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April 8, 2010, 10:13 a.m.

The Newsonomics of online ad trending

[Each week, our friend Ken Doctor — author of Newsonomics and longtime watcher of the business side of digital news — writes about the economics of the news business for the Lab.]

Through all the twists and turns of economic boom and bust, Apple innovation after Apple innovation and news company bankruptcy drama, Internet-based advertising keeps growing its share of the ad market.

In a report just released by the Interactive Advertising Bureau (IAB) and PricewaterhouseCoopers, there are signal numbers that tell us what the next several years of the ad economy will be like. The big, compelling numbers, though: In 2005, the Internet generated 8 percent of the ad revenue in the U.S. In 2009, that share more than doubled to 17 percent, to $22.7 billion.

So, through thick and thin, digital marketing, with better targeting being introduced around the clock, keeps pulling dollars away from traditional media — TV, newspapers, radio, and magazines. TV ($26.2 billion) and newspapers ($24.6 billion) are still ahead of Internet, but cable (at $20.4 billion) and TV networks (at $15.5 billion) are below. Radio pulls in $14 billion, while consumer magazines take in $10 billion and trades $7.5 billion.

Targeted media continue to grow the fastest. That’s no surprise in ad world in which Yahoo’s real-time ad bidding Right Media exchange is now aiming to match an advertiser with a consumer in the 50 milliseconds or less before a page loads. (How fast is that? A twentieth of a second — fast enough to align reading and commercial interests — and by some accounts the time it takes for each of us to decide whether we’ll stay on a web page, or not).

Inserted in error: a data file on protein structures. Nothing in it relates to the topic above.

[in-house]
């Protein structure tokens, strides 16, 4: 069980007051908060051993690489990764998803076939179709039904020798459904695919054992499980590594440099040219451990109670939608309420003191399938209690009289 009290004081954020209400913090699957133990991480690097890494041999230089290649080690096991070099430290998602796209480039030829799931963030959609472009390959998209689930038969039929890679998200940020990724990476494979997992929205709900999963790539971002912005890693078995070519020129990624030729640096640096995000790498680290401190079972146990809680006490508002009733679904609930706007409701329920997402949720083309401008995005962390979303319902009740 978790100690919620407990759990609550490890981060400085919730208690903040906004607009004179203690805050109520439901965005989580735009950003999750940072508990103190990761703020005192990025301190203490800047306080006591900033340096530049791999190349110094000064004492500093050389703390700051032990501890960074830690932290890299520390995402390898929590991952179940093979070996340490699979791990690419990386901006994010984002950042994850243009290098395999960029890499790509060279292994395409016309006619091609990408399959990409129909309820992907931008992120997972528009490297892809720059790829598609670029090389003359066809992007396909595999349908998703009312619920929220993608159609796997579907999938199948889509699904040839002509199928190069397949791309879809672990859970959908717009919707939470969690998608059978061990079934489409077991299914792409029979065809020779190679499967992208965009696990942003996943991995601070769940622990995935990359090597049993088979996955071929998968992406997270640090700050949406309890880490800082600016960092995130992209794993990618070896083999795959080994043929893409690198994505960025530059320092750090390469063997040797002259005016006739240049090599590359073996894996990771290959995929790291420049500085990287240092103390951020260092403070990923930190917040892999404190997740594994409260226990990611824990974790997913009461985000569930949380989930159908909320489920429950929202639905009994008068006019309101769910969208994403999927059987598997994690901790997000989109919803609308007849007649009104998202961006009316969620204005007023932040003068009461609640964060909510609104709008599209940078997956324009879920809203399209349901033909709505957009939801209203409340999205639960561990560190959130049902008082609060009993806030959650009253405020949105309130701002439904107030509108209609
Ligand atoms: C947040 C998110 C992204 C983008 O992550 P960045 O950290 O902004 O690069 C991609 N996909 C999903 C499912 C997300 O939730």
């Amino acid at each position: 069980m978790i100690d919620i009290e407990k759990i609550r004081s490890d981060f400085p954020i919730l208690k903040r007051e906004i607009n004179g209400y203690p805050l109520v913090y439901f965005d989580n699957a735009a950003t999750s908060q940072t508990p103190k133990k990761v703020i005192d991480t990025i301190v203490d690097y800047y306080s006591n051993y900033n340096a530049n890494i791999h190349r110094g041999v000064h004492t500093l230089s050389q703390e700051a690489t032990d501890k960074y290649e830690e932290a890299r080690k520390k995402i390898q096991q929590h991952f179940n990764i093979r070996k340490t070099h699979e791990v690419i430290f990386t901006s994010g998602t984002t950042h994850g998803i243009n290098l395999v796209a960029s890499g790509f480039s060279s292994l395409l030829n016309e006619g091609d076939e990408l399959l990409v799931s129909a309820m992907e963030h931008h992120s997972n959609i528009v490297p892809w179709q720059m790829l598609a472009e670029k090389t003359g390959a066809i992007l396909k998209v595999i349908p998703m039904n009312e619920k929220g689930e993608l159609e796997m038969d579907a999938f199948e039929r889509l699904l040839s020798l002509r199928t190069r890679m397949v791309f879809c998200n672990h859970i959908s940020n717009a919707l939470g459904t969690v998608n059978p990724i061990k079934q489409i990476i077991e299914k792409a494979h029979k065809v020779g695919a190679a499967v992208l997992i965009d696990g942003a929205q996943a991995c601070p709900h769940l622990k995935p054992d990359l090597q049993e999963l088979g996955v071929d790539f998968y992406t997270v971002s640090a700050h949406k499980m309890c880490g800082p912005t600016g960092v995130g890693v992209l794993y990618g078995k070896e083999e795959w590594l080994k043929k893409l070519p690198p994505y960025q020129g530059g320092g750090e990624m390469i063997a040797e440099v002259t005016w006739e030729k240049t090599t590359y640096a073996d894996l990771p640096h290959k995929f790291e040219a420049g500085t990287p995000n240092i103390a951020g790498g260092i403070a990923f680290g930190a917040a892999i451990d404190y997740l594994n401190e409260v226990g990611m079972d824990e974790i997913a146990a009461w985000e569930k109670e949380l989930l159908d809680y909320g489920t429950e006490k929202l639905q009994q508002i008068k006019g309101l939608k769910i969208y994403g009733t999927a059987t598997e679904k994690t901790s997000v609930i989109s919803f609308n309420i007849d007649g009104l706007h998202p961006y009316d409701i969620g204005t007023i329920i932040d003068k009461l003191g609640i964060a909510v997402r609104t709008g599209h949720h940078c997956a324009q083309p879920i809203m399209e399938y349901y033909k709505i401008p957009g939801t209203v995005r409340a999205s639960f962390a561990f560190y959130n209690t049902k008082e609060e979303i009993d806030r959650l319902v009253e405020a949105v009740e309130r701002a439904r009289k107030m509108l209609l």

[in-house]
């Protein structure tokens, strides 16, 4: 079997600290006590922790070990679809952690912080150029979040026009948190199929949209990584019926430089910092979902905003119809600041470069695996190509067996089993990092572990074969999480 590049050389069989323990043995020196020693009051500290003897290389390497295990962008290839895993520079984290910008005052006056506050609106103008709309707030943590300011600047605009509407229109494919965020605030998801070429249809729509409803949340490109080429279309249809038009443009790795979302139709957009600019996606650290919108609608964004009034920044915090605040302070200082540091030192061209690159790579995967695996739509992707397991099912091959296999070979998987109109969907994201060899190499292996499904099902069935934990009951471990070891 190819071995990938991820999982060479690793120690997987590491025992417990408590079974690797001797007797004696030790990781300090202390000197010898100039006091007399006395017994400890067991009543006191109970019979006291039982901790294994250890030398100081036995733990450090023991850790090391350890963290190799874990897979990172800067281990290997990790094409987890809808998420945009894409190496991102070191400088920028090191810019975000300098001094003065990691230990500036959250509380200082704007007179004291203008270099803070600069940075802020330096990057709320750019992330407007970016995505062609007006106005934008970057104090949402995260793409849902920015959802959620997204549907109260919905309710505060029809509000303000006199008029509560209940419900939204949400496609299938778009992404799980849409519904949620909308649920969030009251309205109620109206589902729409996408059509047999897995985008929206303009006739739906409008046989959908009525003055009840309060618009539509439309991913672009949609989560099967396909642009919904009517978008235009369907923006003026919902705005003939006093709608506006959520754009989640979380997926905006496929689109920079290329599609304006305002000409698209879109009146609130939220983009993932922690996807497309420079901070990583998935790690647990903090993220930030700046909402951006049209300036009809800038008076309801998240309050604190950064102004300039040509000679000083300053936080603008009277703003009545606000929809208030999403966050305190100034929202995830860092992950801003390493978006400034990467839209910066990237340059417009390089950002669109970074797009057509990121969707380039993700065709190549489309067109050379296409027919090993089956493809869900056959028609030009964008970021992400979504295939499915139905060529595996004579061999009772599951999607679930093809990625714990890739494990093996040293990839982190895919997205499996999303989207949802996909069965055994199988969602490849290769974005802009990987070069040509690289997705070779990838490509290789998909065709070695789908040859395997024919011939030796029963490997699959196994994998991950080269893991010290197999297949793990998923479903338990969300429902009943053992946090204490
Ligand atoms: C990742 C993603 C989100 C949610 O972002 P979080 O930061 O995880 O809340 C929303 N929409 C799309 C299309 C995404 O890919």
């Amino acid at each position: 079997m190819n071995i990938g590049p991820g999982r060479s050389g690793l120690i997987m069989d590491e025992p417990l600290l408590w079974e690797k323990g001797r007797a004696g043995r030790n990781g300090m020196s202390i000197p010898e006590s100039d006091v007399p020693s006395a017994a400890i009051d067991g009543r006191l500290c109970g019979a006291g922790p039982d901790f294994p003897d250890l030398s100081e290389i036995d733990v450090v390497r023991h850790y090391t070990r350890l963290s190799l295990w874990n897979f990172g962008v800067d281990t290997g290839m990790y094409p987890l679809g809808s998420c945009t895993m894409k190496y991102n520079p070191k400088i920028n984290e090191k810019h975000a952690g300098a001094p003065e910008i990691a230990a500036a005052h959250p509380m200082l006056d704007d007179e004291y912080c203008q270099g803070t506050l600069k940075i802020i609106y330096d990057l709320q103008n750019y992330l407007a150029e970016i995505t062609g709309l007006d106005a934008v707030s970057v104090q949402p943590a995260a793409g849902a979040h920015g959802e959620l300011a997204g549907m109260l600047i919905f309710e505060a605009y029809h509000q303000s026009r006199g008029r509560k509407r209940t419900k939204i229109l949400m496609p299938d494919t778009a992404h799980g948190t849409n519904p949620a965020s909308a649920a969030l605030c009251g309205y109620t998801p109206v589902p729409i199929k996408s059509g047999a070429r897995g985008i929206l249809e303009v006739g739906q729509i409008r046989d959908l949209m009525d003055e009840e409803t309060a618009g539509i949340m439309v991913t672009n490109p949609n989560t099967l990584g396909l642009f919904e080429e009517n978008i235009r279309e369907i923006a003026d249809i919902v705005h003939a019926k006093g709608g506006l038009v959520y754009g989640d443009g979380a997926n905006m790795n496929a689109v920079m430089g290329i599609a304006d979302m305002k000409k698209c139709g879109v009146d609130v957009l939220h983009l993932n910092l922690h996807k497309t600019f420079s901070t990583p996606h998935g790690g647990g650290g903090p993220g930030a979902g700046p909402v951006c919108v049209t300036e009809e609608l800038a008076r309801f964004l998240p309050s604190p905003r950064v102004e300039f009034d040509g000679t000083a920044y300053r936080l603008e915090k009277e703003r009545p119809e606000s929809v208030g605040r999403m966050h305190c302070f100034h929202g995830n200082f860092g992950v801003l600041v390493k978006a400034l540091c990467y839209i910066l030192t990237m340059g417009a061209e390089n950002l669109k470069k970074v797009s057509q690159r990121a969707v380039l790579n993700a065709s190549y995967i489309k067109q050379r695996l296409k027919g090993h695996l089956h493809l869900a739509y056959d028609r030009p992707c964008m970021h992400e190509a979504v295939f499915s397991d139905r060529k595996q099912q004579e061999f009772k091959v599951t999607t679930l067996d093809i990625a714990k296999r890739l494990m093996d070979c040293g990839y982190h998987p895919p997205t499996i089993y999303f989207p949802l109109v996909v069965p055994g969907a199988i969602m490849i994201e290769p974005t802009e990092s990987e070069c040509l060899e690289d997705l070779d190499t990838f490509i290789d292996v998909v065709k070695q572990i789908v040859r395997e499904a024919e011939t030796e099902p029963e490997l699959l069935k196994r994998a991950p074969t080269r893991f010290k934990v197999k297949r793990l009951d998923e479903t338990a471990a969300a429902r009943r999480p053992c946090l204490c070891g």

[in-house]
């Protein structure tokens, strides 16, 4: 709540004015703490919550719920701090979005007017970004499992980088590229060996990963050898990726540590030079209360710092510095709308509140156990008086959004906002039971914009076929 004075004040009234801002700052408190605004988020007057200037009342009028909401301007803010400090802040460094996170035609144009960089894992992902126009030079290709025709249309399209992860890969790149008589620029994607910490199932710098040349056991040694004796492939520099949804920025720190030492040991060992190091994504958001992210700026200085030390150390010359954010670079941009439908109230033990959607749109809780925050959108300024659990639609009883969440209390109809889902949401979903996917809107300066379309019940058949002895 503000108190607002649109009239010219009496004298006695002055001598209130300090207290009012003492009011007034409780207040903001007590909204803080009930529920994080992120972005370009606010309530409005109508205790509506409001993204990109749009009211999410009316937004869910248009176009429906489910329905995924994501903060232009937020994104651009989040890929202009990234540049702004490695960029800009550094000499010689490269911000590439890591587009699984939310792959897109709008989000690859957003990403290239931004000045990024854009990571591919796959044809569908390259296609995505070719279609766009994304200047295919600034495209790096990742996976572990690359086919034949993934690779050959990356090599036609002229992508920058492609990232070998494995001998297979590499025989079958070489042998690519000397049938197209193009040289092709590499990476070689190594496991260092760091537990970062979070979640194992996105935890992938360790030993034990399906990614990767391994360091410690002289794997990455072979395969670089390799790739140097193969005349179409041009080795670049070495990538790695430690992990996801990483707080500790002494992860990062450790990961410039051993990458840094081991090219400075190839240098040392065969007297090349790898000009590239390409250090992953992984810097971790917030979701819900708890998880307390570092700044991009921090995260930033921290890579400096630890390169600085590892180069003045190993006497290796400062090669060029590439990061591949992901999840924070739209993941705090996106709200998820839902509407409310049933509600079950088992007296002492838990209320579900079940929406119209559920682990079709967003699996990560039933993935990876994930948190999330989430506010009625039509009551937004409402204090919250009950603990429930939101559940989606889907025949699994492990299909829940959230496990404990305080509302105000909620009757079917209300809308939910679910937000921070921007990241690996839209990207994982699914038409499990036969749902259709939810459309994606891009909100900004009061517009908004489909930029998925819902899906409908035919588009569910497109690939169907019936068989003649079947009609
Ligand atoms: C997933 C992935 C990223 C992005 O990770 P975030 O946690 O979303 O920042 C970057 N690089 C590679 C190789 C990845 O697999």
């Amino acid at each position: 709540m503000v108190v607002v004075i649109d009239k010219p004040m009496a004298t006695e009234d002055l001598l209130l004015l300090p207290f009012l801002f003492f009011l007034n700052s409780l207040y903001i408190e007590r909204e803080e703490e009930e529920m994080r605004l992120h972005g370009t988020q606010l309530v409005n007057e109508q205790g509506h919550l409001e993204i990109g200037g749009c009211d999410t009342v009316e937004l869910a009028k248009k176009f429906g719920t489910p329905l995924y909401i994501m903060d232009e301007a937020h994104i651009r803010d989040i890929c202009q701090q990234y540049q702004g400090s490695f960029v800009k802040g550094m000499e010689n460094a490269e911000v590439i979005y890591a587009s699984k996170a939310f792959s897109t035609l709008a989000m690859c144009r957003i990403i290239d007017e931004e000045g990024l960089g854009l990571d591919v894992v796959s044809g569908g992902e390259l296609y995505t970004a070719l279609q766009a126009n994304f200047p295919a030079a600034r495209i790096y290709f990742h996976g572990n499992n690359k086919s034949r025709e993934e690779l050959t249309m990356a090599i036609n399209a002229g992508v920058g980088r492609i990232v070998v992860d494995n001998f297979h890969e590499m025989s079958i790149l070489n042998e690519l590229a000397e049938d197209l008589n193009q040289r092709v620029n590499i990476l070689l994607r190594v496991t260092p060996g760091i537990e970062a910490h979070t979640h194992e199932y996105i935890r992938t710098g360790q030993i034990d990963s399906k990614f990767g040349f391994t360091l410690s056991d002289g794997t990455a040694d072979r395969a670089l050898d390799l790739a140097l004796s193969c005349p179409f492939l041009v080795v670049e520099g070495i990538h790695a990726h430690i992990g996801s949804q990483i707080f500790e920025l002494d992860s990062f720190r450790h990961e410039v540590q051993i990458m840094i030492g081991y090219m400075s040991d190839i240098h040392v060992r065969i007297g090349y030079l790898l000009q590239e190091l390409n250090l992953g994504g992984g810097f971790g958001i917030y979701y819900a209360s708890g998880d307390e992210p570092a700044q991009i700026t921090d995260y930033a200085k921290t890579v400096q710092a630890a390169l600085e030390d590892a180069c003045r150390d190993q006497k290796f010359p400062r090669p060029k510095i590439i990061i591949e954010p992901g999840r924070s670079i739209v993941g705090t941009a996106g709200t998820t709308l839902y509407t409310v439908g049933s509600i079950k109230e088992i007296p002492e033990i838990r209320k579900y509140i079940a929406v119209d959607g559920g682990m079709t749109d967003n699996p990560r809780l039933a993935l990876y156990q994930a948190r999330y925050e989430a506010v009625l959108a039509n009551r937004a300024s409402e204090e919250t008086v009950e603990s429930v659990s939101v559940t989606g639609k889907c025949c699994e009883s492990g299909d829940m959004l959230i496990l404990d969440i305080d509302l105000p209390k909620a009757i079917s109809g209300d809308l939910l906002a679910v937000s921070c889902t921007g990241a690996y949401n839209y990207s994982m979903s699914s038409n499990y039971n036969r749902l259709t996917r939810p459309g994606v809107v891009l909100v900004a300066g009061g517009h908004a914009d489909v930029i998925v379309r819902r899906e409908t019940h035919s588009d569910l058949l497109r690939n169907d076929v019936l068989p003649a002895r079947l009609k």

So, paid search moved up to 47 percent of digital ad spend in 2009, from 45 percent in 2008.

Classifieds were the big loser, down to 10 percent from 14 percent year over year.

Banner ads held steady, up a point to 22 percent, with digital video now grabbing 4 percent of the market, up 39 percent in revenue in one year.

Overall, online revenues were down about $700 million — or 3.6 percent — for the recession-wracked year, and that’s attributable to digital classifieds by itself.

So the online ad industry managed to pull off quite a feat: it stayed almost above water in a year in which traditional media lost more than 20 percent of its revenue. Significantly, newspaper companies’ are reporting a steady-as-you-go year in 2010, meaning what’s been lost in recent years — newspaper ad revenues are down 44 percent since 2006 — is unlikely to be regained in any great numbers.

For the online ad industry, it’s a different story. For the fourth quarter of 2009, it gained 2.6 percent increase year-over-year and 14 percent over the third quarter of 2009, bringing in $6.3 billion.

Collectively, those are sobering numbers.

Even pre-iPad — with its direct questions about how it and its successors may hasten the print-to-digital transformation — the movement is in one direction. More targetable, more measurable and seemingly more efficient digital advertising beats the selling of space (in newspapers and magazines) and time (on TV and radio). Certainly, brand advertising has a place in the marketing future, but as I’ve noted, marketers have far less need for big brands than they used to.

News companies, unevenly, are acting on these trends. They’re increasingly offering a panoply of online marketing services in their areas, with McClatchy’s just-announced embrace of WebVisible search engine marketing programs just the latest public example. It’s a slow rebuilding of the business, digital brick by brick, but it’s one that recognizes which way the wind is blowing.

POSTED     April 8, 2010, 10:13 a.m.
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